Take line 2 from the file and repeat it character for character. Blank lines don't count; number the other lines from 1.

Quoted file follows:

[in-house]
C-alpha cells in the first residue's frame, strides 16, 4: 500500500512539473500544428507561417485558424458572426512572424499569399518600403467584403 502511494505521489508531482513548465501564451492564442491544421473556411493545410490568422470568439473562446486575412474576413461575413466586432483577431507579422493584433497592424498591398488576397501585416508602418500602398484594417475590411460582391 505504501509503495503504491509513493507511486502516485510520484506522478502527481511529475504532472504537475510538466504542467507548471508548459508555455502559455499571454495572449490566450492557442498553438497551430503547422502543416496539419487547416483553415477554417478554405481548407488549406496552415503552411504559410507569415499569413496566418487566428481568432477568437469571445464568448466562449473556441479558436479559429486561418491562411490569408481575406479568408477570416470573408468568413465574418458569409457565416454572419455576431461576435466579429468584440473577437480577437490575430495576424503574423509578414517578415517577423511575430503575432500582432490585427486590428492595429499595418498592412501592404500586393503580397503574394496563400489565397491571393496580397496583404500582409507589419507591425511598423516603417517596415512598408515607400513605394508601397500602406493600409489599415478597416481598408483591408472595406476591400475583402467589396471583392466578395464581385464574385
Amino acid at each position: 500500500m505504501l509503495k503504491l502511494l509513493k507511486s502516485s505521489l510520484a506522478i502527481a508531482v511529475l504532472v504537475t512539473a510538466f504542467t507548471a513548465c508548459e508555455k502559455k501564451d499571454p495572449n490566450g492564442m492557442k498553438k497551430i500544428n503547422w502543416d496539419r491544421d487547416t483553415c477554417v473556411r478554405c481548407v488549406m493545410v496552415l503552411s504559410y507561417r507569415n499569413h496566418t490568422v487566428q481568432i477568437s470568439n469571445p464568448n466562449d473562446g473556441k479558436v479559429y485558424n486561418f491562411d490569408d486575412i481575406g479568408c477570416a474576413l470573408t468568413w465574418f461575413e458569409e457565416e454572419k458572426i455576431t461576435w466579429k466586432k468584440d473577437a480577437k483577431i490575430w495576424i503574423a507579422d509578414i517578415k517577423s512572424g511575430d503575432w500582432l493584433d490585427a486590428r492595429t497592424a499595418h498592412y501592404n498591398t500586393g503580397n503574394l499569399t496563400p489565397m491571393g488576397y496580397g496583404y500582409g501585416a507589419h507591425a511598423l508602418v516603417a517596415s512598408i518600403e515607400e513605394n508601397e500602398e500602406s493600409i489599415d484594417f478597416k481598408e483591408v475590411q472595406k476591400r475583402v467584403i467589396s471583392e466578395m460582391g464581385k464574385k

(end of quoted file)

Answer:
C-alpha cells in the first residue's frame, strides 16, 4: 500500500512539473500544428507561417485558424458572426512572424499569399518600403467584403 502511494505521489508531482513548465501564451492564442491544421473556411493545410490568422470568439473562446486575412474576413461575413466586432483577431507579422493584433497592424498591398488576397501585416508602418500602398484594417475590411460582391 505504501509503495503504491509513493507511486502516485510520484506522478502527481511529475504532472504537475510538466504542467507548471508548459508555455502559455499571454495572449490566450492557442498553438497551430503547422502543416496539419487547416483553415477554417478554405481548407488549406496552415503552411504559410507569415499569413496566418487566428481568432477568437469571445464568448466562449473556441479558436479559429486561418491562411490569408481575406479568408477570416470573408468568413465574418458569409457565416454572419455576431461576435466579429468584440473577437480577437490575430495576424503574423509578414517578415517577423511575430503575432500582432490585427486590428492595429499595418498592412501592404500586393503580397503574394496563400489565397491571393496580397496583404500582409507589419507591425511598423516603417517596415512598408515607400513605394508601397500602406493600409489599415478597416481598408483591408472595406476591400475583402467589396471583392466578395464581385464574385